Paul Rusesabagina spoke on Tuesday at BYU. I liked how he titled his presentation: “Hotel Rwanda: A story yet to be told” – because the story is not over yet, and each of us can be a small part of making it a better story than it otherwise would be.
In both Rwanda and Burundi there was a genocide of nearly a million people in the last two decades (15% of the population). Paul Rusesabagina stands in stark contrast to the ethnic violence as an example of someone willing to risk his own life to stand against the prejudice and senseless violence that erupted there.
He argued that the majority of the ordinary people do not hate each other so much, but that very poor leadership will take advantage of differences in order to divide and conquer.
He shared some powerful and sobering stories of the past and current situation.
For example, imagine trying to rescue dozens of people from an ethnic group (different from you) who are being called “cockroaches” and exterminated – police stop your car, they call you a traitor, and demand you to take their gun and shoot everyone in your car or else they will shoot you. You know they are serious because you see dead bodies scattered around you. What would you do?
Paul Rusesabagina faced this exact situation, he did not back down, did not give in, and through quick thinking was able to tell the guards that he understood they were tired and frustrated, but that there was an alternative situation, another option to solve the problems they face. He said he learned through this experience that as long as you can get people to speak with you, then you can always negotiate an alternative course of action. He was able to save the lives of not only these people, but over a thousand others who took refuge in the hotel that he managed.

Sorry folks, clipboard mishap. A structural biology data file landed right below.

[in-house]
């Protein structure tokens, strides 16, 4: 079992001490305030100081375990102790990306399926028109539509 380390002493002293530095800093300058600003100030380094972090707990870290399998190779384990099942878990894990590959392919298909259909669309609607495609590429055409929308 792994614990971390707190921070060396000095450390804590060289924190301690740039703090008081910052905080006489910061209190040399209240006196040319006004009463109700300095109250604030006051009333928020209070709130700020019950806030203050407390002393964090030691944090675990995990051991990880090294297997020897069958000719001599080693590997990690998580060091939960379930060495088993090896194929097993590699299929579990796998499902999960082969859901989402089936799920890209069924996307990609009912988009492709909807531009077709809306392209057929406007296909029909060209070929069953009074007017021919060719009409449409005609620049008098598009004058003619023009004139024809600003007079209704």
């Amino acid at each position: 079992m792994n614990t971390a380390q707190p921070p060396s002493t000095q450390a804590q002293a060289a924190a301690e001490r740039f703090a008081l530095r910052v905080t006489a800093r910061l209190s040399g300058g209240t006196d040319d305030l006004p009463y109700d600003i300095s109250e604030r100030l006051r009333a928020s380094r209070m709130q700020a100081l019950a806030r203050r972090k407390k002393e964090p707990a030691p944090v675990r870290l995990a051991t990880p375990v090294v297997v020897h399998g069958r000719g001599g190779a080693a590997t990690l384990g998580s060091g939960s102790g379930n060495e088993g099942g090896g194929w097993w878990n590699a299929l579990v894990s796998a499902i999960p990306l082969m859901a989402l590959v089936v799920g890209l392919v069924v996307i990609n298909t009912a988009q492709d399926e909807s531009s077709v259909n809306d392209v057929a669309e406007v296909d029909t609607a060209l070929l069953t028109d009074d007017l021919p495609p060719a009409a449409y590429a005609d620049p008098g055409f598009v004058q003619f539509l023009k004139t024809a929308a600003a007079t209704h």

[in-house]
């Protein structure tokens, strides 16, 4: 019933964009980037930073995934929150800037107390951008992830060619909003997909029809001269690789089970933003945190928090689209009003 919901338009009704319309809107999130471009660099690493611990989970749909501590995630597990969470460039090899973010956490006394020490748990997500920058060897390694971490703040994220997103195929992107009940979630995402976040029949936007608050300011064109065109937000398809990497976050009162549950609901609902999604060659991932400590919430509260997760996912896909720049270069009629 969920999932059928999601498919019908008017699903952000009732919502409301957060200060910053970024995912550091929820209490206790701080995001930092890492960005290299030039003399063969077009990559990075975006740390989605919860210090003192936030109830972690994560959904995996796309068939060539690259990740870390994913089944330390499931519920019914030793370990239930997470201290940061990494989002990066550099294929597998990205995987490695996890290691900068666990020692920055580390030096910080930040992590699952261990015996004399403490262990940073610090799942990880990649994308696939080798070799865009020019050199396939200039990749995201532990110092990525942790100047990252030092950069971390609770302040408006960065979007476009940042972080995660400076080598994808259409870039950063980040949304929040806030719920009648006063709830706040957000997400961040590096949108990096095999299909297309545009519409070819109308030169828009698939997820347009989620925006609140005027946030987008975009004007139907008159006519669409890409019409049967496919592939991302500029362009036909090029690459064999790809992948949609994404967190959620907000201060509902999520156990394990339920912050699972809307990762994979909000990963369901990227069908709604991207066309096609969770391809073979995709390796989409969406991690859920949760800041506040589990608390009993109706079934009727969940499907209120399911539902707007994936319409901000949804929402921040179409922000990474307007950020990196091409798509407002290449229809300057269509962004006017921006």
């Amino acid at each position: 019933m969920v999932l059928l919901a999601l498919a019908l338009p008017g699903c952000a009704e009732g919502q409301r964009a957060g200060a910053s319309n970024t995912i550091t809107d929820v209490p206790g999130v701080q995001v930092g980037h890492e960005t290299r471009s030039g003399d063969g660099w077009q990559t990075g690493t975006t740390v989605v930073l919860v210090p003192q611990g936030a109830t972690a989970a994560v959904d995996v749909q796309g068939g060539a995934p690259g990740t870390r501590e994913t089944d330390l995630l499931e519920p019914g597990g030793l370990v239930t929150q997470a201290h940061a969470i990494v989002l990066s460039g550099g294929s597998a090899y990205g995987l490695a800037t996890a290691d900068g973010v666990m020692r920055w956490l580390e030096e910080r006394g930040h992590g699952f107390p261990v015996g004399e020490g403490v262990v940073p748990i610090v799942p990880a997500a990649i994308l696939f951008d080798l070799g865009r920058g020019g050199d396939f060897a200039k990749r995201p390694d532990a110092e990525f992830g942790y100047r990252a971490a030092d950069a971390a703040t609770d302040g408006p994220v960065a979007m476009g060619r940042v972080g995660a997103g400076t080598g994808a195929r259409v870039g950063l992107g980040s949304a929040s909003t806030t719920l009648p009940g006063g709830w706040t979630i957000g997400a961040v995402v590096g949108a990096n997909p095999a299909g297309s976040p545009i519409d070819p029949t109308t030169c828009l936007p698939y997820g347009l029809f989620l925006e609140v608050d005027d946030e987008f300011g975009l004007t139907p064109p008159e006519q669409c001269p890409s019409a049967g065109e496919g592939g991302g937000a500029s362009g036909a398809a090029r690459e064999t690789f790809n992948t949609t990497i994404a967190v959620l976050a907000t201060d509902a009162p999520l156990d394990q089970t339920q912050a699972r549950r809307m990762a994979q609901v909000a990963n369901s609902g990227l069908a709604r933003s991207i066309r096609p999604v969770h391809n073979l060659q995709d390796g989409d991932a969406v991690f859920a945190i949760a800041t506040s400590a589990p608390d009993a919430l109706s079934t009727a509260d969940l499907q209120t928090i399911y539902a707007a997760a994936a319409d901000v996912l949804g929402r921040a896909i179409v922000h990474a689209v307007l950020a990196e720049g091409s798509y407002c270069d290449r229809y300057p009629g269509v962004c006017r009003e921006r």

Towards the end of his speech he encouraged all of us there: “Don’t stand by. Stand up, and do what you can, do what you can to help Africa. You can do something.” He said that if you don’t stand up for what is good, then the world will fail, but that we are the hope of the world if we do stand up. He said that if you want the world to get better, you can make it better. If you want it to stay the way it is, it will stay.
The question I ask myself is:
How can I stand up? What best could I do that would actually make a difference?
Listening to him made me think about the conference I am helping organize in Africa (Uganda) this summer – Technology for Innovation and Education in Developing Countries (TEDC 2008). It seems like a small drop in the ocean of what could be done to assist those in disadvantaged situations, but at least it is something.
I am always keeping my eyes and mind open for other meaningful things that I could be involved in, or even just be aware of and support in some way – so if you can think of anything, then let me know. I feel like getting involved in things that help are usually reciprocal and end up benefiting all involved.